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NAACP LDF, local leaders demand city address racial bias in policing
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NAACP LDF, local leaders demand city address racial bias in policing

NAACP LDF, local leaders demand city address racial bias in policing
Photo Credit: Russell Mills
Rev. Al Sharpton was among hundreds of protesters to rally in Tulsa after Terence Crutcher was shot and killed by a Tulsa police officer.

NAACP LDF, local leaders demand city address racial bias in policing

Thursday, a letter signed by nearly fifty community leaders and activists in Tulsa was sent to the mayor and city councilors, demanding the city implement changes to police policies and procedures.

The letter cites statistics contained in the Tulsa Equality Indicators Annual Report 2018, which attorney Damario Solomon-Simmons tells KRMG quantifies the level of racial bias still existent in Tulsa.

[You can hear the full interview HERE or use the audio player below]

“Utilizing the City of Tulsa’s own internal records and documents, (the report) highlighted or showed that African-Americans are two times as likely to be arrested than white residents, and as much as five times as likely to be victims of officers’ use of force than all other groups in Tulsa,” Solomon-Simmons said Friday afternoon.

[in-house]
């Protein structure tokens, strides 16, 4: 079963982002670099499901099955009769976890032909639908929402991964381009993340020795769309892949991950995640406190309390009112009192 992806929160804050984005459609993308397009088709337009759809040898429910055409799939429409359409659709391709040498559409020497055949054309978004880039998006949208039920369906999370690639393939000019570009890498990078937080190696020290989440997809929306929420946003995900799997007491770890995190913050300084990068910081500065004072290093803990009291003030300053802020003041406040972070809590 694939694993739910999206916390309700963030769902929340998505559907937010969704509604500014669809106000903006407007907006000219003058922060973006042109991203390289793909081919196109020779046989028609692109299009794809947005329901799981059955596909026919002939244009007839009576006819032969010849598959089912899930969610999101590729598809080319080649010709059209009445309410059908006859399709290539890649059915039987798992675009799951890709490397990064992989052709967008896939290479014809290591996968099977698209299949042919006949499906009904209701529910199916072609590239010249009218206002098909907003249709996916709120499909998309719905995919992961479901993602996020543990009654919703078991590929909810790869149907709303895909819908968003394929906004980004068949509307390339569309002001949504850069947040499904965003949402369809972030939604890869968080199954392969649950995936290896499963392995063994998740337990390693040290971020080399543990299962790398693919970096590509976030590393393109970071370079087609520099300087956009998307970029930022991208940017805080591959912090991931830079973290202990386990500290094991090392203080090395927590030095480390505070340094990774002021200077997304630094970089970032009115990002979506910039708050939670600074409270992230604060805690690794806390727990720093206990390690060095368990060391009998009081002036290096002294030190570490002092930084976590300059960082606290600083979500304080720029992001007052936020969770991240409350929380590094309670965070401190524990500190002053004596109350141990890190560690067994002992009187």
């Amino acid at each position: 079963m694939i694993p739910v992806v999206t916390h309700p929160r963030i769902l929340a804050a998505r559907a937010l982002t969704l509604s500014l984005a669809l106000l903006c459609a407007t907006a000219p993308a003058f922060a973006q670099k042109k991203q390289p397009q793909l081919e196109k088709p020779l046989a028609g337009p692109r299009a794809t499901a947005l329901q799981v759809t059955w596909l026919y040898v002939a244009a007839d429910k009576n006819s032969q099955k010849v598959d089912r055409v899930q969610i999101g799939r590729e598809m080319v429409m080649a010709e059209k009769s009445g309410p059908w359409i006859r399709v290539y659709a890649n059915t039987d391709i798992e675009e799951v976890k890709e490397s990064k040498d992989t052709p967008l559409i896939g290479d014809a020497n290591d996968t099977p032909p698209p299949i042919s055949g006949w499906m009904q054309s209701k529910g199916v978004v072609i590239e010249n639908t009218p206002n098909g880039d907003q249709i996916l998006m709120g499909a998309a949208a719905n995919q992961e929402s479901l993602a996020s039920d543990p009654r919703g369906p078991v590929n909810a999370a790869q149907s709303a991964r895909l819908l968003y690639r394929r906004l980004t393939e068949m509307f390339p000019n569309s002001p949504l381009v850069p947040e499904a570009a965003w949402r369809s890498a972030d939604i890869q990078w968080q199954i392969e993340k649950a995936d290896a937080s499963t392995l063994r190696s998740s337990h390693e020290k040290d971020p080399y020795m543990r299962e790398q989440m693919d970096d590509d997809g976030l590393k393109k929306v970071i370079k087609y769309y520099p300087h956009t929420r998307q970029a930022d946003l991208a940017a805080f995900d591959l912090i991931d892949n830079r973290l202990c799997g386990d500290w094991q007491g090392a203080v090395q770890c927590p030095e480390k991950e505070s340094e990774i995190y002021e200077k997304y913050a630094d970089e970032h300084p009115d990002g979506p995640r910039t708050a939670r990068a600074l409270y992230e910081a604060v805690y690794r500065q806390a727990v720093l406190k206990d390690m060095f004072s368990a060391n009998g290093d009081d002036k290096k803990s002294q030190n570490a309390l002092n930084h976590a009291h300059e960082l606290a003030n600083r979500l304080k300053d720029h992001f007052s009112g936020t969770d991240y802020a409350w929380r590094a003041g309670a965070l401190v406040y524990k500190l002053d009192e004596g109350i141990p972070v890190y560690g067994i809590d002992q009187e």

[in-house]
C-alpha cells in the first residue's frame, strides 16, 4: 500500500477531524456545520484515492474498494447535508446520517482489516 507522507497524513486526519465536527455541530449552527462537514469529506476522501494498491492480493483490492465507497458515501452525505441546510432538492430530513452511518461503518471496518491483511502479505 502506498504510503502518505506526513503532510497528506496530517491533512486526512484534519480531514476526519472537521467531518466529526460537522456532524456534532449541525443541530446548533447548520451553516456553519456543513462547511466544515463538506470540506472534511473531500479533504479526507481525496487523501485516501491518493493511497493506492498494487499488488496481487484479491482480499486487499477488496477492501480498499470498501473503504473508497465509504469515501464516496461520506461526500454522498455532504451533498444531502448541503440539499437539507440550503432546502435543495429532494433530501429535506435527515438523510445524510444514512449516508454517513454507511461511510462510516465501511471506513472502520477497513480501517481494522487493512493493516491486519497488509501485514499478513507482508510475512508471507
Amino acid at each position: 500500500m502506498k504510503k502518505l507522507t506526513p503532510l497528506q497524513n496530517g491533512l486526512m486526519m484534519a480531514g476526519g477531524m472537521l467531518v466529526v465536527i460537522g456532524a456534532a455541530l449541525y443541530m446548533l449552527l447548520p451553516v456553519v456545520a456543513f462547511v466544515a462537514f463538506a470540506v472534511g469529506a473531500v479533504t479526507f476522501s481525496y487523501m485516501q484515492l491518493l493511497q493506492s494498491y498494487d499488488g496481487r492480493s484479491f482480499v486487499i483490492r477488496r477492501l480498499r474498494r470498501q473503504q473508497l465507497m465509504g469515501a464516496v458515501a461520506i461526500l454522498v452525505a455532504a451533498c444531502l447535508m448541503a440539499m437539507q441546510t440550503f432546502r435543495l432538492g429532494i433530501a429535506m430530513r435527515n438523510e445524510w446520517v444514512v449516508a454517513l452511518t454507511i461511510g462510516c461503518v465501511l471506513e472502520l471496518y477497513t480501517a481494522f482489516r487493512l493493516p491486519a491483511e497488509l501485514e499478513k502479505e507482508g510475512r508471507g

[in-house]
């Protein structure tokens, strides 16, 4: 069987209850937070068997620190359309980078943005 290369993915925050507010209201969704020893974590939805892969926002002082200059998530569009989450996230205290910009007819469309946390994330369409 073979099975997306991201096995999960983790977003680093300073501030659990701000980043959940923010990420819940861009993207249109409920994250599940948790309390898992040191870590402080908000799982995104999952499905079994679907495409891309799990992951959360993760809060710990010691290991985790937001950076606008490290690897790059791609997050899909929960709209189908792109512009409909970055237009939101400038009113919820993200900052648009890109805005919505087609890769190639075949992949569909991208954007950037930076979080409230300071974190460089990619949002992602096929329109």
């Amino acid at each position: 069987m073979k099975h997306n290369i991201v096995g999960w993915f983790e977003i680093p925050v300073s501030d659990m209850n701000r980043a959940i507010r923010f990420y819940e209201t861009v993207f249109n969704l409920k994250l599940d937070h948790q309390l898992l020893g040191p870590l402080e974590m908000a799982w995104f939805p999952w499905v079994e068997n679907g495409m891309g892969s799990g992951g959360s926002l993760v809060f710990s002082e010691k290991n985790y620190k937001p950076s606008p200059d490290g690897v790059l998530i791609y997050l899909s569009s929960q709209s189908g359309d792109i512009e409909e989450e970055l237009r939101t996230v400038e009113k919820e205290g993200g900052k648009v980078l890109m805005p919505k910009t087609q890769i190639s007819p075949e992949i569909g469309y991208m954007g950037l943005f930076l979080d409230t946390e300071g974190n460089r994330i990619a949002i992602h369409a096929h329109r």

“This was a report that really solidified and backed up what so many people have already known for decades, through litigation, through reports and studies, that these type of inequalities, these type of racial discriminatory policing, exist here in Tulsa,” he added.

The coalition behind the letter, spearheaded by the NAACP Legal Defense and Educational Fund, includes civil rights attorneys, religious leaders, elected officials, and even a former Chief of the Tulsa Police Department, Drew Diamond.

It demands that the mayor and city council act within 60 days to implement new policies for TPD, and seeks six specific changes (see below) designed to effect change.

“We would like to see action,” Solomon-Simmons told KRMG. “We don’t need any additional speeches or reports. We know the data, we know the statistics, we know discriminatory policing, we know how it negatively impacts individuals and communities, and we want it to stop. And the people who have the power to stop it is Mayor G.T. Bynum and the city council. We’re asking them to act.”